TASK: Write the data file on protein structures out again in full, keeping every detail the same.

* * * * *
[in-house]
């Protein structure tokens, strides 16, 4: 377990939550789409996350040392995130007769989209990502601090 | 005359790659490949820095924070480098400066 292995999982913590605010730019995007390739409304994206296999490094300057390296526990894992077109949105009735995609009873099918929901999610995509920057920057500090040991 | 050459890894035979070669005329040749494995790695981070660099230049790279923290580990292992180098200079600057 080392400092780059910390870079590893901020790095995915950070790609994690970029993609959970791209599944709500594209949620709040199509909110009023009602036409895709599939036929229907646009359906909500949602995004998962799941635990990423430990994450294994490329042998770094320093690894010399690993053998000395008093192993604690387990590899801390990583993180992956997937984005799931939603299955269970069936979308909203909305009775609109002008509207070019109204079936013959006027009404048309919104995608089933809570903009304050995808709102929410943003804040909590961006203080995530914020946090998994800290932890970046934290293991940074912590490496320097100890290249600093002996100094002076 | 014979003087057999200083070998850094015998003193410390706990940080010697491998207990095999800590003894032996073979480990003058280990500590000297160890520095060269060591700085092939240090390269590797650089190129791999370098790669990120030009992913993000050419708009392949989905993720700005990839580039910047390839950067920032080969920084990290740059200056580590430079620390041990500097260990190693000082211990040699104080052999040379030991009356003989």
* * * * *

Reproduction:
[in-house]
């Protein structure tokens, strides 16, 4: 377990939550789409996350040392995130007769989209990502601090 | 005359790659490949820095924070480098400066 292995999982913590605010730019995007390739409304994206296999490094300057390296526990894992077109949105009735995609009873099918929901999610995509920057920057500090040991 | 050459890894035979070669005329040749494995790695981070660099230049790279923290580990292992180098200079600057 080392400092780059910390870079590893901020790095995915950070790609994690970029993609959970791209599944709500594209949620709040199509909110009023009602036409895709599939036929229907646009359906909500949602995004998962799941635990990423430990994450294994490329042998770094320093690894010399690993053998000395008093192993604690387990590899801390990583993180992956997937984005799931939603299955269970069936979308909203909305009775609109002008509207070019109204079936013959006027009404048309919104995608089933809570903009304050995808709102929410943003804040909590961006203080995530914020946090998994800290932890970046934290293991940074912590490496320097100890290249600093002996100094002076 | 014979003087057999200083070998850094015998003193410390706990940080010697491998207990095999800590003894032996073979480990003058280990500590000297160890520095060269060591700085092939240090390269590797650089190129791999370098790669990120030009992913993000050419708009392949989905993720700005990839580039910047390839950067920032080969920084990290740059200056580590430079620390041990500097260990190693000082211990040699104080052999040379030991009356003989």